There’s a new driver competing in the Nextel Cup Series. He wasn’t your prototypical “Young Gun.” This gentleman was 45 years old, practically ancient by modern NASCAR standards. However, he has a pretty healthy resume backing up his initial Cup start.
This driver has a degree from Cal-Berkeley in Computer Science and Electrical Engineering. Berkeley is a rather lofty institution in the hierarchy of academia, and he was immediately hired after graduation by Hewlett-Packard. After a short stint with them, he decided to chase his dream of becoming a race car driver. His first foray into racing was in the Sports Car Club of America (SCCA). He was able to capture the Northern California Region Rookie of the Year title in 1985. He followed that up with the GT-3 Regional Road Racing Championship in 1986.
In 1989, he began racing in the IMSA series. He has four starts in the 24 hours of Daytona, and several other starts in the SCCA Trans Am series. His inaugural race in NASCAR was in 1999 at Watkins Glen. He finished 21st in a Busch Series race after running in the Top 10 before having some on track misfortune. He raced in NASCAR again in the 2000 Craftsman Truck Series race in Portland, bringing his truck home in 24th position.
His NASCAR career took off in 2001 when, after 15 years of road racing, he drove five events for Bobby Hamilton Racing in the Truck Series. He then competed in the full series for BHR in 2002 and 2003, with moderate success. He switched to Bill Davis Racing in 2004, and still drives for them in the Truck Series to this day, garnering two top fives, six top tens and three poles so far in his Truck Series career.
The new driver’s name, as if you hadn’t already figured it out, is Bill Lester. Oh, and by the way, he happens to be African-American.
I can’t say that I blame the rest of the mass media for going ga-ga over the fact that Bill was the first person of color to compete in a Cup race in 20 years. It is a shame it has been that long. However, I don’t think Mr. Lester really needed, or appreciated, all of the hype over his skin color. Lester is a driver who has paid his dues. He’s been racing for more than 20 years. He secured a quality education, and had a white-collar job before he decided to pursue his dream. He has taken rides in any number of series to showcase his talents to whoever cared to watch. And he has done it all without ever trying to exploit the fact that he is a minority.
Richard Petty commented over the weekend that he is completely behind Bill in his efforts to establish himself as a full-time Cup competitor. He wasn’t so flattering about his predecessor. Apparently, Willy T. Ribbs was a little different in his approach to his racing than Mr. Lester is. Willy is the last African-American to compete in a Cup race having last competed in a race at Michigan in 1986. According to the King, Willy was a bit more forward about his race. It seems as though Ribbs felt it was his right to be driving a race car, and a quality ride at that, because he was a person of color. Forget about whether or not he had the talent to be in the seat. Richard made the comment that, had it not been for Willy’s attitude, it probably would not have been 20 years before the next African-American raced in the Cup series.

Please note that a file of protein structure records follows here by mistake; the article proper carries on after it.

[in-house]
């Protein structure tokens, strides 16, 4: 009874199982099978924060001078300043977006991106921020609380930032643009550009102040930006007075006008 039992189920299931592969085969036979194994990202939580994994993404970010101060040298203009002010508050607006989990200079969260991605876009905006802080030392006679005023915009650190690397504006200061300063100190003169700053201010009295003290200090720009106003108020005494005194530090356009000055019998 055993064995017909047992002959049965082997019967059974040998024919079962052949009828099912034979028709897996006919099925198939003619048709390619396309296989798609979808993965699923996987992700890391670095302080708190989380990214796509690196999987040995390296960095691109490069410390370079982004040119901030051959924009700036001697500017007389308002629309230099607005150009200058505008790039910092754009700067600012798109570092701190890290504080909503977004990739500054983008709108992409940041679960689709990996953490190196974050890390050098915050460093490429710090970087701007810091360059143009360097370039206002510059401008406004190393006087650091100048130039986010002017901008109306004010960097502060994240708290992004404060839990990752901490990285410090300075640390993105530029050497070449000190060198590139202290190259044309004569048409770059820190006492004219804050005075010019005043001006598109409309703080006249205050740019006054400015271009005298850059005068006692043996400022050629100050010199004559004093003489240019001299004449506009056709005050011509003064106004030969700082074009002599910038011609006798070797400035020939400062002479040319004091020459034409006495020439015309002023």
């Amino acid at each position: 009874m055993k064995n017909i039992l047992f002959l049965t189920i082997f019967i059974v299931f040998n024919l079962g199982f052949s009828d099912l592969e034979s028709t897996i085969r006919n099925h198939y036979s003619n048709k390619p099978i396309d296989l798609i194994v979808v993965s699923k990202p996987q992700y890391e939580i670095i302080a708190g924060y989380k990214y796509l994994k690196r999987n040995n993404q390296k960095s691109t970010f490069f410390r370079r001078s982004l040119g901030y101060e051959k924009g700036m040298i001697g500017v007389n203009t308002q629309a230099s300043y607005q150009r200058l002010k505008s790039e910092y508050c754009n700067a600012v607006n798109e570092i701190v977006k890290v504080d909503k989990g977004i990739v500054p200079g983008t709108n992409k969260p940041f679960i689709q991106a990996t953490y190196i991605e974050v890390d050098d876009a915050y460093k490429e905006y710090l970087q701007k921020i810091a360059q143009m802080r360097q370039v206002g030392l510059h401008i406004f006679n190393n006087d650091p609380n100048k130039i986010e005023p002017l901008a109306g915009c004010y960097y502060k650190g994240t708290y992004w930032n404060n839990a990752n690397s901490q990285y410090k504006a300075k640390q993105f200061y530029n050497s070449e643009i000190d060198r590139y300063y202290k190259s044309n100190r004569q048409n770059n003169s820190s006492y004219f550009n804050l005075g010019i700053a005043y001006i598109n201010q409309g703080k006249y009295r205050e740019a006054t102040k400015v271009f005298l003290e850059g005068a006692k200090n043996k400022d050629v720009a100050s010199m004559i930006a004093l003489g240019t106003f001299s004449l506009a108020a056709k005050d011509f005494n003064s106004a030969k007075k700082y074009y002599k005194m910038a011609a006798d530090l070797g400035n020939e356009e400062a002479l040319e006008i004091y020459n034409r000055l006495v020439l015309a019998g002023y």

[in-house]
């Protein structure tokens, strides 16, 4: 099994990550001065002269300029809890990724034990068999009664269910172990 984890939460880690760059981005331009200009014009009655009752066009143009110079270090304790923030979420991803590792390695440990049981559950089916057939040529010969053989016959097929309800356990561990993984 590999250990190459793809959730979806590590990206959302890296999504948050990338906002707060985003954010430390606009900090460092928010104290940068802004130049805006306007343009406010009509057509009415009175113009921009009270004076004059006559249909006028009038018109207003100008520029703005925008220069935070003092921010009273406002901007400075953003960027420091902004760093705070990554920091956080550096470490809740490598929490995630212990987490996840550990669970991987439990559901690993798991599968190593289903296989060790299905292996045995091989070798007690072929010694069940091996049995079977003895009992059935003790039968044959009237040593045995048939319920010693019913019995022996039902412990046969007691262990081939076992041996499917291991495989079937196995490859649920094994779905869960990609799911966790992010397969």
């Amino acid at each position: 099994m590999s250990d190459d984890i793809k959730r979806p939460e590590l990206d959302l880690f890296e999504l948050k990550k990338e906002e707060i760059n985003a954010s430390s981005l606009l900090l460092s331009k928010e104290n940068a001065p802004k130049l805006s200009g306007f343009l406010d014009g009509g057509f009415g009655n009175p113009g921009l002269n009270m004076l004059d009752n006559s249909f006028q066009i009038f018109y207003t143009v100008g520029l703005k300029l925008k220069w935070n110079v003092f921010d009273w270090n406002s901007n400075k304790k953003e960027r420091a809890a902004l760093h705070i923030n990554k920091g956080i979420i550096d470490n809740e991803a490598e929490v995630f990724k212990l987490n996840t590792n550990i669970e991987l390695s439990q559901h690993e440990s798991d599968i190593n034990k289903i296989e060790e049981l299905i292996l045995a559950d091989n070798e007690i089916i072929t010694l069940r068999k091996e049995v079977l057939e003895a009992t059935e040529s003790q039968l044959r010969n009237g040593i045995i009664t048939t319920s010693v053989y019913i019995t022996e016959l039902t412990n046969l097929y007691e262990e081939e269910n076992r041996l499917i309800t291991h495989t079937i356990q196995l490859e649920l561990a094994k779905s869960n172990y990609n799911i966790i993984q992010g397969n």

I don’t know how true Mr. Petty’s statements are, but there is no doubt that he is very well known for calling it like it is. I’m glad to see the Bill Lester isn’t from that same mold. Bill is extremely well spoken. He comes across as very humble and genuine. I hope he is able to secure the sponsorship necessary to run full-time in the Cup series next year. Not because it is his right, but because he deserves it for working so hard at establishing his racing career over all these years. In the midst of the “young gun” craze, it is great to see a driver who is beyond his 40th birthday still get a shot at a Cup ride for the first time. It couldn’t happen to a nicer guy.
Here’s hoping that, when Bill makes his second and third starts in the Cup series, the stories will be about how a longtime driver has paid his dues and is finally getting a shot, and not about the color of his skin.
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